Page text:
Eversource is asking Connecticut to authorize $700 million in borrowing to blunt losses from Tropical Storm Isaias and COVID-19.
Public Utilities Regulatory Authority
Breakup Eversource? Or just closely regulate?
Eversource stock fell, then rallied during a contentious hearing Monday. Its reputation with lawmakers is unlikely to rebound so easily.
Eversource was on a victory lap. Then came Isaias
When the lights went out, Eversource had just come off its best year.
PURA: Eversource was unprepared for its 800,000 outages
The chair of the Public Utilities Regulatory Authority said Wednesday that Eversource badly underestimated the threat of Tropical Storm Isaias.
Soaring power shut-offs in Connecticut prompt searching discussion
The number of Eversource customers disconnected for nonpayment has doubled in the past four years. Consumer advocates want to know why.
State says Millstone will get a final chance to prove it needs relief
State energy officials recommended Thursday that the Millstone nuclear power station be allowed to offer further evidence of financial distress as part of a new procurement process that could enhance the profitability of Connecticut’s biggest source of zero-carbon electricity.
Millstone bill passes House, goes to governor
After blocking similar bills over two years, the House of Representatives voted 75 to 66 for final passage Thursday of a measure variously derided as a windfall for a major energy company and praised as a responsible first step toward stabilizing the finances of Connecticut’s last nuclear plant.
Oh, another wrinkle on budget deal: Millstone’s profitability
One of the non-fiscal elements of the tentative budget deal calls for the House Democratic leadership to allow a vote on a bill designed to improve the profitability of Connecticut’s last nuclear power plant, Millstone, the subject of an epic lobbying campaign by its owner, Dominion Energy.
On CT’s budget, it turns out there may be a nuclear option
Call it a sign of desperation or a mark of creativity. One of the unconventional revenue-raising schemes considered by legislators in pursuit of an overdue budget would have Connecticut extract millions of dollars from Dominion Energy in return for legislation boosting the profitability of electricity generated by the company’s Millstone nuclear power plant.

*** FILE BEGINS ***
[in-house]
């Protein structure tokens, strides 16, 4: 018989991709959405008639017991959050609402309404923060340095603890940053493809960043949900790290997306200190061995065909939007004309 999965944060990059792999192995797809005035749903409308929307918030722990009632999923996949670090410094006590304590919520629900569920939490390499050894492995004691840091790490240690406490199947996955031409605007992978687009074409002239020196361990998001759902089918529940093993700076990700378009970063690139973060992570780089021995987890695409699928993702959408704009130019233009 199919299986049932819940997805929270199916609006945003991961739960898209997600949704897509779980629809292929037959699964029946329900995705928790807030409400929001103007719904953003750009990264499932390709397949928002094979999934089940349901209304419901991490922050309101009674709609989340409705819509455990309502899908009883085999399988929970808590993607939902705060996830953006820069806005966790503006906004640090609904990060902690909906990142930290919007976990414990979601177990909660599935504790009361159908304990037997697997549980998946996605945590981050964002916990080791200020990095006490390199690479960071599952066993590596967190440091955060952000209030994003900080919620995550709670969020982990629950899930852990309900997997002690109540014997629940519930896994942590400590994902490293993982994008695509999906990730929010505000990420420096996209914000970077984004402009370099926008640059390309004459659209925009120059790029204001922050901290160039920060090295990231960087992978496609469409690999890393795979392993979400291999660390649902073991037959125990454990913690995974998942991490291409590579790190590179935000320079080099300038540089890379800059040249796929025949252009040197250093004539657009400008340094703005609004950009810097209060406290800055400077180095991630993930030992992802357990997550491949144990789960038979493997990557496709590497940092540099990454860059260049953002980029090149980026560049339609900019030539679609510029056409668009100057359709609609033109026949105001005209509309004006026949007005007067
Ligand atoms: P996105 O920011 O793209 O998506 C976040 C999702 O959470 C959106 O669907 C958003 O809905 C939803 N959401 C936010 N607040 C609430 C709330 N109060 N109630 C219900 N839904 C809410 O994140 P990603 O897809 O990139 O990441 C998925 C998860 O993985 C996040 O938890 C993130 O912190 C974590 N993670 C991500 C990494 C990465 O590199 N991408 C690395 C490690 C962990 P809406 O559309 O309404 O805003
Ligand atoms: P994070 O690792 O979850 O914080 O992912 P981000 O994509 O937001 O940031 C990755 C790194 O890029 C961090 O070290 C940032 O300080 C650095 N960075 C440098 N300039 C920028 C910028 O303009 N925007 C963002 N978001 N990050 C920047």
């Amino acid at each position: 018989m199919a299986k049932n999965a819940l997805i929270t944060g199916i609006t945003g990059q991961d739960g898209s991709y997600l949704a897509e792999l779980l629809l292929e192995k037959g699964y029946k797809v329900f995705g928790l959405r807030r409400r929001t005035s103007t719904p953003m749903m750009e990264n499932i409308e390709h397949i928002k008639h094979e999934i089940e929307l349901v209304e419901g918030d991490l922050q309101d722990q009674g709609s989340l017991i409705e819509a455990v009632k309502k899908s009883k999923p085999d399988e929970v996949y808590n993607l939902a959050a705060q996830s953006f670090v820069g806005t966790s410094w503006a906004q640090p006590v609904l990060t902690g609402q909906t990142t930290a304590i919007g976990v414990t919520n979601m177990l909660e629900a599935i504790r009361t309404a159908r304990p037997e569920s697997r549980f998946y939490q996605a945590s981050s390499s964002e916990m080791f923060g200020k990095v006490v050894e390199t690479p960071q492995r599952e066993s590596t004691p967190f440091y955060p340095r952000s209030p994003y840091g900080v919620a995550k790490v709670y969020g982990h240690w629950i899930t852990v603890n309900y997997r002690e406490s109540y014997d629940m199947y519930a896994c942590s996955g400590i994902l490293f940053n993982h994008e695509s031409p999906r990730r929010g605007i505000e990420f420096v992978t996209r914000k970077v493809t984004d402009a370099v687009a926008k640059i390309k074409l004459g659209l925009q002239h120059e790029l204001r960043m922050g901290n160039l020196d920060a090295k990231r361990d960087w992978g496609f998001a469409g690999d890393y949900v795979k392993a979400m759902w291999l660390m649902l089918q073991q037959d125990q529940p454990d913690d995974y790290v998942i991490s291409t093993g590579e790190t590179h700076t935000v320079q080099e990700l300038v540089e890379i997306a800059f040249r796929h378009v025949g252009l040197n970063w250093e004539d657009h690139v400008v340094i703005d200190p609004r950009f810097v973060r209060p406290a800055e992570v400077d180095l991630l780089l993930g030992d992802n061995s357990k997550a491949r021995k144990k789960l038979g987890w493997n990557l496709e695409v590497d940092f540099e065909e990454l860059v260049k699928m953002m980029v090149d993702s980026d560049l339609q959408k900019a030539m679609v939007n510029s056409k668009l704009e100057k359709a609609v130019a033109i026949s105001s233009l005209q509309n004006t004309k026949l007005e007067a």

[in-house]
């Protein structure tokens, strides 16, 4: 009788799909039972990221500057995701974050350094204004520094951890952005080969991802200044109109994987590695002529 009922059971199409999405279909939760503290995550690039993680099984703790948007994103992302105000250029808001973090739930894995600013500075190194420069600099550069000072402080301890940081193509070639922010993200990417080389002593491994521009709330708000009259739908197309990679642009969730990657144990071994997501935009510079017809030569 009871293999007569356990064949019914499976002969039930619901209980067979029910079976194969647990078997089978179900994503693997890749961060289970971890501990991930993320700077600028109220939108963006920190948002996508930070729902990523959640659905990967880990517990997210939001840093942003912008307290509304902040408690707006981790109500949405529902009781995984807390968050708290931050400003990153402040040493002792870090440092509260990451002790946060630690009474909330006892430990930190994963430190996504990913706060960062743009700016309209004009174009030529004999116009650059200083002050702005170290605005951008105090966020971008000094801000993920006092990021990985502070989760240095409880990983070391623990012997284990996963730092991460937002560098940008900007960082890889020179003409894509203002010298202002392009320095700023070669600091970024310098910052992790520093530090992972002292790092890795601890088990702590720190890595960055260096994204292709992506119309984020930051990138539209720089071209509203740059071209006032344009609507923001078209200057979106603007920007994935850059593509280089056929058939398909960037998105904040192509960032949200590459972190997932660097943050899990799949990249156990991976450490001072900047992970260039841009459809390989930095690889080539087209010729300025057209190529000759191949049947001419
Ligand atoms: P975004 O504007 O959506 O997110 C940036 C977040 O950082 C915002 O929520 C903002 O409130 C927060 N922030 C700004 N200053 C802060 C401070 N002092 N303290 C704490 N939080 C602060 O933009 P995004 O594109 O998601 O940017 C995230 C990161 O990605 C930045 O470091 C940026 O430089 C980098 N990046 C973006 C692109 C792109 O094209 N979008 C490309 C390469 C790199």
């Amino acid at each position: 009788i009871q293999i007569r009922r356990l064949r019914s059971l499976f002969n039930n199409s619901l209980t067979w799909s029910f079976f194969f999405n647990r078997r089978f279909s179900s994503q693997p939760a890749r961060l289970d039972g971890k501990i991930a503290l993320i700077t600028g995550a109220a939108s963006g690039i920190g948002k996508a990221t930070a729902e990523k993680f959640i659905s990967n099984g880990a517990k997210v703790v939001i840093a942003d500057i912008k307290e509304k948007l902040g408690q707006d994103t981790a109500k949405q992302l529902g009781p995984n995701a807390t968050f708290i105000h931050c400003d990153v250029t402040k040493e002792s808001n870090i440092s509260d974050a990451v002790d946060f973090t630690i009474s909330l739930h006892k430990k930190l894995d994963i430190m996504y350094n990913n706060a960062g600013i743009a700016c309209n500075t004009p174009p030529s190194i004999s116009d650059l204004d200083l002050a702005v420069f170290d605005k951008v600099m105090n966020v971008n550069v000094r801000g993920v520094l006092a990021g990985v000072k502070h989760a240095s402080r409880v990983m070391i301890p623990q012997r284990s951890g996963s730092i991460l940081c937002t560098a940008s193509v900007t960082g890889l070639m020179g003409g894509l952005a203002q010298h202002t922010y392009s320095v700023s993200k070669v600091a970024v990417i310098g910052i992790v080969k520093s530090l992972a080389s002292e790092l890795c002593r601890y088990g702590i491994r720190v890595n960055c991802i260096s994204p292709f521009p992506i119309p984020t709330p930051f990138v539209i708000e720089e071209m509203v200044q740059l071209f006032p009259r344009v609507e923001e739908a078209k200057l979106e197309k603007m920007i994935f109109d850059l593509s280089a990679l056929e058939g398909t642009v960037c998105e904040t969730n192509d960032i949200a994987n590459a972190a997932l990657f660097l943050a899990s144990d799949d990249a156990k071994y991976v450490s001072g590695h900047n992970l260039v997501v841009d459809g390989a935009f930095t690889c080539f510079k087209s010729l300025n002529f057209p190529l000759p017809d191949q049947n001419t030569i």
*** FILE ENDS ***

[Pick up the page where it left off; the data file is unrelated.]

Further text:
Katie Dykes, state’s energy policy strategist, to join PURA
Katie Dykes, a key voice on energy policy as a deputy commissioner at the Department of Energy and Environmental Protection, was nominated Thursday by Gov. Dannel P. Malloy to serve as a commissioner of the Public Utilities Regulatory Authority.
Arthur House to leave PURA, oversee cybersecurity for state
Arthur H. House, who has had an up and down relationship with Gov. Dannel P. Malloy, stepped down Wednesday as chairman of the three-member Public Utilities Regulatory Authority to become the state’s first chief of cybersecurity.
Cable, satellite TV balk at paying for new ‘civic network’
The cable and satellite television industries are lining up against a proposal for a new State Civic Network that would provide unprecedented cable and streaming video access to the legislature, courts and other aspects of public life in Connecticut. Their customers would pay for the new network, though proponents say it could cost as little as 40 cents per subscriber.
Shared solar program in Connecticut stalled over who pays for what
Connecticut’s shared solar pilot program has already missed its first deadline and faces even more delays. In the meantime, arguments over how to pay for clean energy are bubbling up again.
Eversource and UI electric rates heading for big drop in July
Electric rates charged by Connecticut’s two utilities are headed for major reductions for the six months beginning July 1. Eversource Energy standard offer rates for residential customers will drop by more than one-third, and United Illuminating rates will drop nearly one-third.
PURA commissioners decline Malloy’s invitation to resign
The chairman of the Public Utilities Regulatory Authority said Tuesday that he and his colleagues saw no reason to accept Gov. Dannel P. Malloy’s public invitation to resign over the question of whether the authority was sufficiently independent and adequately staffed under the Malloy administration.